We added interactions between calendar year and important variables (smoking status, diabetes status, dates of the regulations) into the model to examine whether the slope of the time trend would vary by different populations, including the enactment of the regulation. Finally, we also examined data for AMI (coded as 410.0-410.9) similar to the analysis performed for ACS.

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Results

Overall, we included 14,245 hospital patients who were admitted for ACS between January 1, 2000, and September 30, 2008 (mean age, 66 y). Of them, 8,075 (57%) patients were men; 3,633 (26%) were smokers, and 5,048 (35%) had diabetes. The number of hospital admissions of ACS per year declined over the entire period, from 1,949 patients in 2000 to 1,208 in 2008. This decline was most pronounced among nonsmokers, women, and adults without diabetes.

The cumulative decrease in the age-adjusted ACS hospitalization rates between 2000 and 2008 was 37% overall, 36% for men and 39% for women. The patterns of decline over time were similar for men and women (Figure 1). However, when we stratified the age-adjusted rates of hospital admissions for ACS by smoking status, the observed decline of age-adjusted hospital admission rates for ACS was significant only among nonsmokers (both men and women) (Figure 2). Declines in the age-adjusted rates for hospital admission of ACS were also noted by diabetes status (Figure 3).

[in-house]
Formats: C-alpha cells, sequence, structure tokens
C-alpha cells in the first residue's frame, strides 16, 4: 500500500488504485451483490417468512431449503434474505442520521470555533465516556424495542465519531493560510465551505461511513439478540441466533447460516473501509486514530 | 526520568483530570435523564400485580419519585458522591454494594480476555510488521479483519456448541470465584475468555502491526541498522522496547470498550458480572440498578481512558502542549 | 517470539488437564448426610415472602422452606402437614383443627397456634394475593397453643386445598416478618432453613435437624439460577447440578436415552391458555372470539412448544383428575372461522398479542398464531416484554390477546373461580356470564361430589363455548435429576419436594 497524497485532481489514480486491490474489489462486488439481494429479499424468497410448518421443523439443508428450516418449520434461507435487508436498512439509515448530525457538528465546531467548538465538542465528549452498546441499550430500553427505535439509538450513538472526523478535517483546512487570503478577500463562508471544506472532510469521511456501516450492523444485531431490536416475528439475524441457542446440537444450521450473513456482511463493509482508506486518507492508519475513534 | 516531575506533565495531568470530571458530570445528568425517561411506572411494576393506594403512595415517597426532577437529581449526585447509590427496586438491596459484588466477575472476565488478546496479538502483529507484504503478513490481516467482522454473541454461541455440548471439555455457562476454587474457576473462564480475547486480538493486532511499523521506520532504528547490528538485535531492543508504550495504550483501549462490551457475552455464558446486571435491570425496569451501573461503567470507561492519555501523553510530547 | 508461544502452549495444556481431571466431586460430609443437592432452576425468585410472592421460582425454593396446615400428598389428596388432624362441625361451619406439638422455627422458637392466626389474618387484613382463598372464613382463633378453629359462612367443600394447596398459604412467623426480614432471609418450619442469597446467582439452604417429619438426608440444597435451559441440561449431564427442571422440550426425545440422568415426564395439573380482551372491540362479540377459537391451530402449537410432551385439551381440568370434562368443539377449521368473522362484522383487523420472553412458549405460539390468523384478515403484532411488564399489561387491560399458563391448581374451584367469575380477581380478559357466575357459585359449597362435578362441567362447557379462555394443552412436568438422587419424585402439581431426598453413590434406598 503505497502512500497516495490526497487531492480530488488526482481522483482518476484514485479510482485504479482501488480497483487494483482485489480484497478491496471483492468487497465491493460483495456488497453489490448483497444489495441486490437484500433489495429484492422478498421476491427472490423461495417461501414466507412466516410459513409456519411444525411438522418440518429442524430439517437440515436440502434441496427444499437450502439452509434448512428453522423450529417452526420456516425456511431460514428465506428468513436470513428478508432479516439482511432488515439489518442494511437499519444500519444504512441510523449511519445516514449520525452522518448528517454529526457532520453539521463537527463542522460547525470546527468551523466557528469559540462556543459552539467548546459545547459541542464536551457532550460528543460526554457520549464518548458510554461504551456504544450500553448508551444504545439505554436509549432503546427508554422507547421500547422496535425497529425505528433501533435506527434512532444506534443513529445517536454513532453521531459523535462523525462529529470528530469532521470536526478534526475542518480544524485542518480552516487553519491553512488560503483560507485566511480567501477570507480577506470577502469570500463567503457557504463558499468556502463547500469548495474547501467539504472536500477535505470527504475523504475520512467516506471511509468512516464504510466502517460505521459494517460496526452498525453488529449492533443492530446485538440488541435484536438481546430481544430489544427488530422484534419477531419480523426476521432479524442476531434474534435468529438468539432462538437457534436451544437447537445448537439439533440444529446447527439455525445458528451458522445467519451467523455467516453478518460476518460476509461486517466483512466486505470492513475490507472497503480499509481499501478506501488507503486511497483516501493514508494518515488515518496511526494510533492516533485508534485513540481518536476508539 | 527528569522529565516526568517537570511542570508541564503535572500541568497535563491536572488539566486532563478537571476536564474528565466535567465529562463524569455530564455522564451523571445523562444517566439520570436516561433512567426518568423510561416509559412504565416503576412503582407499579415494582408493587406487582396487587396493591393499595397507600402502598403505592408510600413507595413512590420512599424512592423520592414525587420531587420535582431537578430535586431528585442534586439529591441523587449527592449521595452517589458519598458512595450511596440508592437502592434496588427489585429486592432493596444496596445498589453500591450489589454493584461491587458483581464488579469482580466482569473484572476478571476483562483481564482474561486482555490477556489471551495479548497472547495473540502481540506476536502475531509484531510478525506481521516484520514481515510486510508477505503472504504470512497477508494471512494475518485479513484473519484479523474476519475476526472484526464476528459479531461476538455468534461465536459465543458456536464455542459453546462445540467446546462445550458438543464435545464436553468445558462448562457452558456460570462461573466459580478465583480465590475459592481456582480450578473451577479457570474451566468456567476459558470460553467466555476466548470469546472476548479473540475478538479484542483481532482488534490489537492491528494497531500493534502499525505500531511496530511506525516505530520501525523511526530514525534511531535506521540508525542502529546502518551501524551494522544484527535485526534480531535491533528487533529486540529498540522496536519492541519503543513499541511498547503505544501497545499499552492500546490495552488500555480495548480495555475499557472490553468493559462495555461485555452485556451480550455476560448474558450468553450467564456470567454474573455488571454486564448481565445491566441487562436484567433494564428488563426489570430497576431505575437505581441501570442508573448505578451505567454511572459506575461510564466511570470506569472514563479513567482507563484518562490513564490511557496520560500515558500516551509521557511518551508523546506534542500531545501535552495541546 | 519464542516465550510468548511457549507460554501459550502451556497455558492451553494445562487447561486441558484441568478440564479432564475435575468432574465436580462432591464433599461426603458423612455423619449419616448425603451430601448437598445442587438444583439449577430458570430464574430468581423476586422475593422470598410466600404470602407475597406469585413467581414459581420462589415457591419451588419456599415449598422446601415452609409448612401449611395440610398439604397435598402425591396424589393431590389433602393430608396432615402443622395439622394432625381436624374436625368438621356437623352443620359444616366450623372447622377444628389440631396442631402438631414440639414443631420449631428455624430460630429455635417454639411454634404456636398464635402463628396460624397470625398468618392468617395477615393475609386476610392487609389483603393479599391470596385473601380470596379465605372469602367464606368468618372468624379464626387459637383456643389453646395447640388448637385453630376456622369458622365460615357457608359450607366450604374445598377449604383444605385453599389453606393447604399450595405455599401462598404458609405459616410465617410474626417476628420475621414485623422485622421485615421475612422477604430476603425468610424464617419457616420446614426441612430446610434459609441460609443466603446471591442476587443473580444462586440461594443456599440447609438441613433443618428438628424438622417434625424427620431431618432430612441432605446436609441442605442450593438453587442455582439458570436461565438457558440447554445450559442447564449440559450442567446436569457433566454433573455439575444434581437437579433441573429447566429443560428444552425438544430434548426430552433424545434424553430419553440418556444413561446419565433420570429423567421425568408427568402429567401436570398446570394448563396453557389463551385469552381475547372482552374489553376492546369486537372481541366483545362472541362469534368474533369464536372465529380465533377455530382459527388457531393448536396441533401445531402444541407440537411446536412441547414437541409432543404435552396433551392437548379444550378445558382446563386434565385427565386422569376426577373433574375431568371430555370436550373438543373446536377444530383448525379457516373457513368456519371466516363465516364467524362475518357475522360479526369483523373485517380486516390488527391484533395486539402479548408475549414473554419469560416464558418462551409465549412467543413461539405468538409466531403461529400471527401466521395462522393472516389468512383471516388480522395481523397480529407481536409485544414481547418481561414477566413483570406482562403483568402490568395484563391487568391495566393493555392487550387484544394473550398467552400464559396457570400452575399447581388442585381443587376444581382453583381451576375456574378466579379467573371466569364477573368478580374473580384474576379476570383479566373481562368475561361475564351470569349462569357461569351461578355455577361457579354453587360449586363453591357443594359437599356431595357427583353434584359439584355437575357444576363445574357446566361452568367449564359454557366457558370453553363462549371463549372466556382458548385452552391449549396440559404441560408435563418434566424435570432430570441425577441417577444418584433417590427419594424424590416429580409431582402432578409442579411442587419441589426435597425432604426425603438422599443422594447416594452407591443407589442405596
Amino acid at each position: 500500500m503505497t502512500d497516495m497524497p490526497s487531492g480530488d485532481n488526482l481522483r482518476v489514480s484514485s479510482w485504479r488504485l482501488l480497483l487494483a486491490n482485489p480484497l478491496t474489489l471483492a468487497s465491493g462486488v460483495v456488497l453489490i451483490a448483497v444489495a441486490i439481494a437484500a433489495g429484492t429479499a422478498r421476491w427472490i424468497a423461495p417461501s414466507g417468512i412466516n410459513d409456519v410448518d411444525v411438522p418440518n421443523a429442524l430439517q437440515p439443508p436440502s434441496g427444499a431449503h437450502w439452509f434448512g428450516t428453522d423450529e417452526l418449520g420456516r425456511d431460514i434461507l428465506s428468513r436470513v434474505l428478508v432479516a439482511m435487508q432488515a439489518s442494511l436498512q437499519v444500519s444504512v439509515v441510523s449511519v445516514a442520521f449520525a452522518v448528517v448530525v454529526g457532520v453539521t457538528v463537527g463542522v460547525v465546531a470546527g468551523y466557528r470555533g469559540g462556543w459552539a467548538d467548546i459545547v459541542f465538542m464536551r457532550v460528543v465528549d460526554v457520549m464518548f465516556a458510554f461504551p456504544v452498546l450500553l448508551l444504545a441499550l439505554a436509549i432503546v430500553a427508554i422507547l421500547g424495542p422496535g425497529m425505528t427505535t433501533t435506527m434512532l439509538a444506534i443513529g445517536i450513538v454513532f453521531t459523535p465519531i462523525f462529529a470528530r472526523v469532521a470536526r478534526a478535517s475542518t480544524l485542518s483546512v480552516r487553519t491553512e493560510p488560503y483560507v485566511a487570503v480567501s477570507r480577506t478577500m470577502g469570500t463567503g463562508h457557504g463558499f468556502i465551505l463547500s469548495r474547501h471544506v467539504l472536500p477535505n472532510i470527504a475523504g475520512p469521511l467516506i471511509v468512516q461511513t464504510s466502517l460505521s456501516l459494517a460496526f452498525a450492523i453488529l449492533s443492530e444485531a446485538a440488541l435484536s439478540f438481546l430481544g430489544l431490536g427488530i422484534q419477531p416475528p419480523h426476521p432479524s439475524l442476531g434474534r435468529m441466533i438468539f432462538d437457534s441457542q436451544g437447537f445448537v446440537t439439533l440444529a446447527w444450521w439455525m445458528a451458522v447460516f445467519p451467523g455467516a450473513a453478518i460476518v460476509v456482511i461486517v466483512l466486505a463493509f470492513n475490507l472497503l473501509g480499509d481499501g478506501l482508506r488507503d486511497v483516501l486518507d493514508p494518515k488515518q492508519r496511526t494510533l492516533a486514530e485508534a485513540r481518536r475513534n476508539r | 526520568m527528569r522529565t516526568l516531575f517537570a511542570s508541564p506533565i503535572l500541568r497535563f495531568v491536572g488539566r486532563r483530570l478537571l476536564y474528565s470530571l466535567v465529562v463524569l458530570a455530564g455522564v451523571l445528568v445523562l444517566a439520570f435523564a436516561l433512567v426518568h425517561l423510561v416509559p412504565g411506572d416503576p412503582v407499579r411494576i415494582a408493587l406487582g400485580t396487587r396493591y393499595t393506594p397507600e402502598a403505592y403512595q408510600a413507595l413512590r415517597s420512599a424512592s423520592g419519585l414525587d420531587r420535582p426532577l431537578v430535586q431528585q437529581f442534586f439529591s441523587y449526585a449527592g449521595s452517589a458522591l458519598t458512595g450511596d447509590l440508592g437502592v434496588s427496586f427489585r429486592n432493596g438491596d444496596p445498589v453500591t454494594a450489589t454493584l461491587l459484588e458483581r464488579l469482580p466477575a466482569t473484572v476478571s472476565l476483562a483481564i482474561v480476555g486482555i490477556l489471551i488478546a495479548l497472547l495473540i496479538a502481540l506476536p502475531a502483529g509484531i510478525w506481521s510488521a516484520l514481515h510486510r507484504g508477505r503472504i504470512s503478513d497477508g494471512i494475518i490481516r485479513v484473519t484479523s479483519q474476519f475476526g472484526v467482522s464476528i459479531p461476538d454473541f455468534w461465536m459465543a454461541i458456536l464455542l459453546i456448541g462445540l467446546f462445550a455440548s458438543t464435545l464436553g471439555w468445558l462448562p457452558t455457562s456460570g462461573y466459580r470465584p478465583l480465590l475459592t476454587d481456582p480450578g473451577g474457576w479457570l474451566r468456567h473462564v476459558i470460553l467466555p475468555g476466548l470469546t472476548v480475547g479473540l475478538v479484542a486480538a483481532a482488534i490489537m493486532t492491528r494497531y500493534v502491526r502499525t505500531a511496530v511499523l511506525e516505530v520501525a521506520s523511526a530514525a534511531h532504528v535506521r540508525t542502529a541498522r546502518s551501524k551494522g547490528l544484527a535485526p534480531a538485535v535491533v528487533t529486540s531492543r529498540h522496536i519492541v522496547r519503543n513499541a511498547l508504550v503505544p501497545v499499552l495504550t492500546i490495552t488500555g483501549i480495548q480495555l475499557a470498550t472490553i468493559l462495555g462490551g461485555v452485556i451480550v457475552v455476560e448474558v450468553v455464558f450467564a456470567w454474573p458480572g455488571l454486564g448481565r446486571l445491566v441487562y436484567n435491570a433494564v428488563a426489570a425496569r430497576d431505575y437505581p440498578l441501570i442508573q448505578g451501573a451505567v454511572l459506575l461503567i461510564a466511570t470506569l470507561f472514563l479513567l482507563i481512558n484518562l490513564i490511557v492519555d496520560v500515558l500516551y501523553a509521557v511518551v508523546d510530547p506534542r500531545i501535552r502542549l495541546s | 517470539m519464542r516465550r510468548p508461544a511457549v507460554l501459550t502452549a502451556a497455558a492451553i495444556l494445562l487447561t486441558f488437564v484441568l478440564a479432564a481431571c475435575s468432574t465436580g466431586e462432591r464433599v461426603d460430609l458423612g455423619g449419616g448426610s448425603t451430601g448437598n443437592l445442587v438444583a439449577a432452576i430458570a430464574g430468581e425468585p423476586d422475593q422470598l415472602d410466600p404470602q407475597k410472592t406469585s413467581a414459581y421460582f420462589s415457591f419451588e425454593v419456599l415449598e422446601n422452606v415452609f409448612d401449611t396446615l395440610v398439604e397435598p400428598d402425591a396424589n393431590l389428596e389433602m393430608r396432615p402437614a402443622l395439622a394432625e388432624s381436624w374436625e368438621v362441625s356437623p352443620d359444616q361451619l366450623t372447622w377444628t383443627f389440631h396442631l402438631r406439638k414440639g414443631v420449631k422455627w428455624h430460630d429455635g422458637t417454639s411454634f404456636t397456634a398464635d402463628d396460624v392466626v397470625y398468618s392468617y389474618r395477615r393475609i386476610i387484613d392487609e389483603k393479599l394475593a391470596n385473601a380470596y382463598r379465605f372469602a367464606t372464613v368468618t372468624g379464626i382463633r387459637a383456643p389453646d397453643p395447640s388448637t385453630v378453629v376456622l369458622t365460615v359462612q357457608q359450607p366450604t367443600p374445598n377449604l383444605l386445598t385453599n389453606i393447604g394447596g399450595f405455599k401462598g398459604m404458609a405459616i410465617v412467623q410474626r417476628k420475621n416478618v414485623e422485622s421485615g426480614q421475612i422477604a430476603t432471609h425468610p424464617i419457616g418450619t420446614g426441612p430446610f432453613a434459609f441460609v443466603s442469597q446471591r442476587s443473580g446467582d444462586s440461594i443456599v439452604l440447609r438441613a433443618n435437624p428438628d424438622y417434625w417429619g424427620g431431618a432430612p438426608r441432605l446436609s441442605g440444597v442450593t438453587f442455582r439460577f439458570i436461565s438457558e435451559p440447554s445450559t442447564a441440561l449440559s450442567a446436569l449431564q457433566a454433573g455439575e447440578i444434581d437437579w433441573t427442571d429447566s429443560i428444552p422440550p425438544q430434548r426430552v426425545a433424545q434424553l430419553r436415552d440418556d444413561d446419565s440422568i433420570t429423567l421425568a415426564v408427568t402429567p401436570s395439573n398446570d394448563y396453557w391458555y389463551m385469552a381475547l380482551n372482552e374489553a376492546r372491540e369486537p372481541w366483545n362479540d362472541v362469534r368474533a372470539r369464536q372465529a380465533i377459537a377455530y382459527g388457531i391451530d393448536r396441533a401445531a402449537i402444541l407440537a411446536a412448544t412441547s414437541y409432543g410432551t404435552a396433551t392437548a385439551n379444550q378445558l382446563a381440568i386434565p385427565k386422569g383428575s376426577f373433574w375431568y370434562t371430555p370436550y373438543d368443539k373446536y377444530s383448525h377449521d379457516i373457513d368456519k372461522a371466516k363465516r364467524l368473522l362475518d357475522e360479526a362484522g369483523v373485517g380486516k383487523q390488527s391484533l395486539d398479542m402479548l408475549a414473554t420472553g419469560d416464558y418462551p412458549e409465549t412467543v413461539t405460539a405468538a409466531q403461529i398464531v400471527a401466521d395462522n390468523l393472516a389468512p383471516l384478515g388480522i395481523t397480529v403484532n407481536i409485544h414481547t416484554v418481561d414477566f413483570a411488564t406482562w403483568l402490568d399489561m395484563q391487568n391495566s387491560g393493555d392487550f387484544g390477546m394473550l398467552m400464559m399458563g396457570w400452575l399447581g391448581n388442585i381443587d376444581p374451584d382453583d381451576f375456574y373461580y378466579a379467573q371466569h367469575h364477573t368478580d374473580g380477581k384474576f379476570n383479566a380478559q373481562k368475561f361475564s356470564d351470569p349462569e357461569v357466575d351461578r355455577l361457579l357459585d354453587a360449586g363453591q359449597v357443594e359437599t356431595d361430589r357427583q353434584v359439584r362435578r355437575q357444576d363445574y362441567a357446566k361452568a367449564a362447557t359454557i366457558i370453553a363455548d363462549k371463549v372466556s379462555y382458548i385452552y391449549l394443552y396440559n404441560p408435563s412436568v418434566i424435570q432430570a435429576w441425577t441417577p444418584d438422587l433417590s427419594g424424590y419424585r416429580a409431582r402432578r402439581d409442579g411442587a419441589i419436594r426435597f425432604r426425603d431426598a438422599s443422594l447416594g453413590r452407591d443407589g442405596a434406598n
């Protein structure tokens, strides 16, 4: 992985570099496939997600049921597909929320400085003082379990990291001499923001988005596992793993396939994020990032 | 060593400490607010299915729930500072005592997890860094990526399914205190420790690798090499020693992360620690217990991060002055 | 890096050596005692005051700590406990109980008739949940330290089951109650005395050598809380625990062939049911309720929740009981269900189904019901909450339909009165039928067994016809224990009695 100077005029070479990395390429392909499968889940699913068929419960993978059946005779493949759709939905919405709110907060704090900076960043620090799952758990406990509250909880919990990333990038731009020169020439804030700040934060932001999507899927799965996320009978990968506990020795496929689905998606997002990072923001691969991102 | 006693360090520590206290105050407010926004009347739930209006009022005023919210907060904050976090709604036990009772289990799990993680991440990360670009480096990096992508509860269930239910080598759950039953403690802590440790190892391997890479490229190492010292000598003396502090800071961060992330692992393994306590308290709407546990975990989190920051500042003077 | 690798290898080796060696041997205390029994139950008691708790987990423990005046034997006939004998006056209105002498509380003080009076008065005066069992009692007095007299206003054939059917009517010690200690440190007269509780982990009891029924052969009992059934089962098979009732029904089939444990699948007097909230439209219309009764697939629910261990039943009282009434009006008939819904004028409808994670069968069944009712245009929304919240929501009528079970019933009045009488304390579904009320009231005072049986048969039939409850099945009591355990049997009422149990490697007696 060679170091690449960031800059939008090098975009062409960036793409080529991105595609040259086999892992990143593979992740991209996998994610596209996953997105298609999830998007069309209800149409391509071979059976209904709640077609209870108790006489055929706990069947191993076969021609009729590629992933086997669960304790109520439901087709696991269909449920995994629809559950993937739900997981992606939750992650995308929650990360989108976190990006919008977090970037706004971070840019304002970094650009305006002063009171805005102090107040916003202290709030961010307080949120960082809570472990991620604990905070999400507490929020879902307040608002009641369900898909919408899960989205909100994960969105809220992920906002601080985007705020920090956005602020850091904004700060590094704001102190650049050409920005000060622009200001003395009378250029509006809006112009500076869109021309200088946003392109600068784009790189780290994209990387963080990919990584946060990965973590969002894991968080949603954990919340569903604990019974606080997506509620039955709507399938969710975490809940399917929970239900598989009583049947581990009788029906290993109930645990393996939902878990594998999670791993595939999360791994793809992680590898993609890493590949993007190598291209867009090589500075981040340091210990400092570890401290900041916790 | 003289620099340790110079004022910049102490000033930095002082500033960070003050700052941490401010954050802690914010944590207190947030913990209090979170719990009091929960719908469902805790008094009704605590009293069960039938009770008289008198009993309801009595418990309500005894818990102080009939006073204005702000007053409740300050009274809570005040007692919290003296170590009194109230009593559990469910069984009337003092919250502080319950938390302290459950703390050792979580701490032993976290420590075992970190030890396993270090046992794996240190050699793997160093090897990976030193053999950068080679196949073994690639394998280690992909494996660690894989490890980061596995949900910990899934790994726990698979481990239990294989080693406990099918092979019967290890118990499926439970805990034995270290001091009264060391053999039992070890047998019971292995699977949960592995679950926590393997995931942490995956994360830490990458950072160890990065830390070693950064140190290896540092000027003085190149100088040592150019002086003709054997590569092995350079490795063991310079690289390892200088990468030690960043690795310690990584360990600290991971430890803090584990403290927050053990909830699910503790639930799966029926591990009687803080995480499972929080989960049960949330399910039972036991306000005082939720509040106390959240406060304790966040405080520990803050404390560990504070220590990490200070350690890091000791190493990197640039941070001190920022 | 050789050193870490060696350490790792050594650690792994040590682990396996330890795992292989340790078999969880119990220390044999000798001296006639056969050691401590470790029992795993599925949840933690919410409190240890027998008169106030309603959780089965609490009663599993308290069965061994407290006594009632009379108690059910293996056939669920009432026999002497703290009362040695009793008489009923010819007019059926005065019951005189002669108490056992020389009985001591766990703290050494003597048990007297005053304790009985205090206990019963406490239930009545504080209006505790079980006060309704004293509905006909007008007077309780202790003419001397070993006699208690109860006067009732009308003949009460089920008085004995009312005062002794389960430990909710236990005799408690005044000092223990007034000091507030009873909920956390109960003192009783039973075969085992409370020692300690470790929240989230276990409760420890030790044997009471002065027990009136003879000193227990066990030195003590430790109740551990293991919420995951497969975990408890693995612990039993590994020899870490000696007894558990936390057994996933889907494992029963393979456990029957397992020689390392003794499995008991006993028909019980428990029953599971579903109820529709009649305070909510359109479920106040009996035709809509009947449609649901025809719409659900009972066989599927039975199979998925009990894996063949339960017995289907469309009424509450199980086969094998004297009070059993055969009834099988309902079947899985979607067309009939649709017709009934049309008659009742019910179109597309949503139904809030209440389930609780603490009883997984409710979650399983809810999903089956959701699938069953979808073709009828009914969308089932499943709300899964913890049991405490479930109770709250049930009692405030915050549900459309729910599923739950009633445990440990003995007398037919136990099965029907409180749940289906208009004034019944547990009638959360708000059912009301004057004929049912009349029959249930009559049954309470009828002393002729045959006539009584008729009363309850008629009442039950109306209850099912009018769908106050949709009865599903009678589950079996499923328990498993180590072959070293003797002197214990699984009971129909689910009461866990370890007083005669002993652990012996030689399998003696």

line graph

Figure 1. Age-adjusted rates of hospital admissions for acute coronary syndrome, by sex, 2000-2008. Data were obtained from the 3 general hospitals serving Kanawha County, West Virginia, and age-adjusted rates were calculated by using 2000 US Census data as a standard population. [A tabular version of this figure is also available.]

line graph

Figure 2. Age-adjusted rates of hospital admissions for acute coronary syndrome, by sex and smoking status, 2000-2008. Data were obtained from the 3 general hospitals serving Kanawha County, West Virginia, and age-adjusted rates were calculated by using 2000 US Census data as a standard population. [A tabular version of this figure is also available.]